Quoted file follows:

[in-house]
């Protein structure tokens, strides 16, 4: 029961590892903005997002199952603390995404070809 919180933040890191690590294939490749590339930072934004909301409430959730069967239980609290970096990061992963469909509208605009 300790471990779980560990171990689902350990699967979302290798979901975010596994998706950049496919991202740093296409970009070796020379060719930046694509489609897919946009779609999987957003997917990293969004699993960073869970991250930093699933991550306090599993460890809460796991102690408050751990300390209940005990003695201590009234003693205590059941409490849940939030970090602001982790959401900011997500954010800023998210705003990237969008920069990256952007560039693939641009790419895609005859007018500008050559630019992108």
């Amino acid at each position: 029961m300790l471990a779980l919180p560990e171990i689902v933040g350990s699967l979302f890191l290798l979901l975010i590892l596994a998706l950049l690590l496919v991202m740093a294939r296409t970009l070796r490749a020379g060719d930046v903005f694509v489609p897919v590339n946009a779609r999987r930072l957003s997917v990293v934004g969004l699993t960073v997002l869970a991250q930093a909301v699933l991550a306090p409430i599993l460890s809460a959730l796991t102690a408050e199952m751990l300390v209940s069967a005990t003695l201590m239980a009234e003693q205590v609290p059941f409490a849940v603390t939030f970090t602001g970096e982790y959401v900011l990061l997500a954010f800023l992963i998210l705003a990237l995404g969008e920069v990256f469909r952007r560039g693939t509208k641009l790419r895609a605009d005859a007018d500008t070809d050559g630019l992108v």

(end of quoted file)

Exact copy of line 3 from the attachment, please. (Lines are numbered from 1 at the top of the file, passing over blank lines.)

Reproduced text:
């Amino acid at each position: 029961m300790l471990a779980l919180p560990e171990i689902v933040g350990s699967l979302f890191l290798l979901l975010i590892l596994a998706l950049l690590l496919v991202m740093a294939r296409t970009l070796r490749a020379g060719d930046v903005f694509v489609p897919v590339n946009a779609r999987r930072l957003s997917v990293v934004g969004l699993t960073v997002l869970a991250q930093a909301v699933l991550a306090p409430i599993l460890s809460a959730l796991t102690a408050e199952m751990l300390v209940s069967a005990t003695l201590m239980a009234e003693q205590v609290p059941f409490a849940v603390t939030f970090t602001g970096e982790y959401v900011l990061l997500a954010f800023l992963i998210l705003a990237l995404g969008e920069v990256f469909r952007r560039g693939t509208k641009l790419r895609a605009d005859a007018d500008t070809d050559g630019l992108v």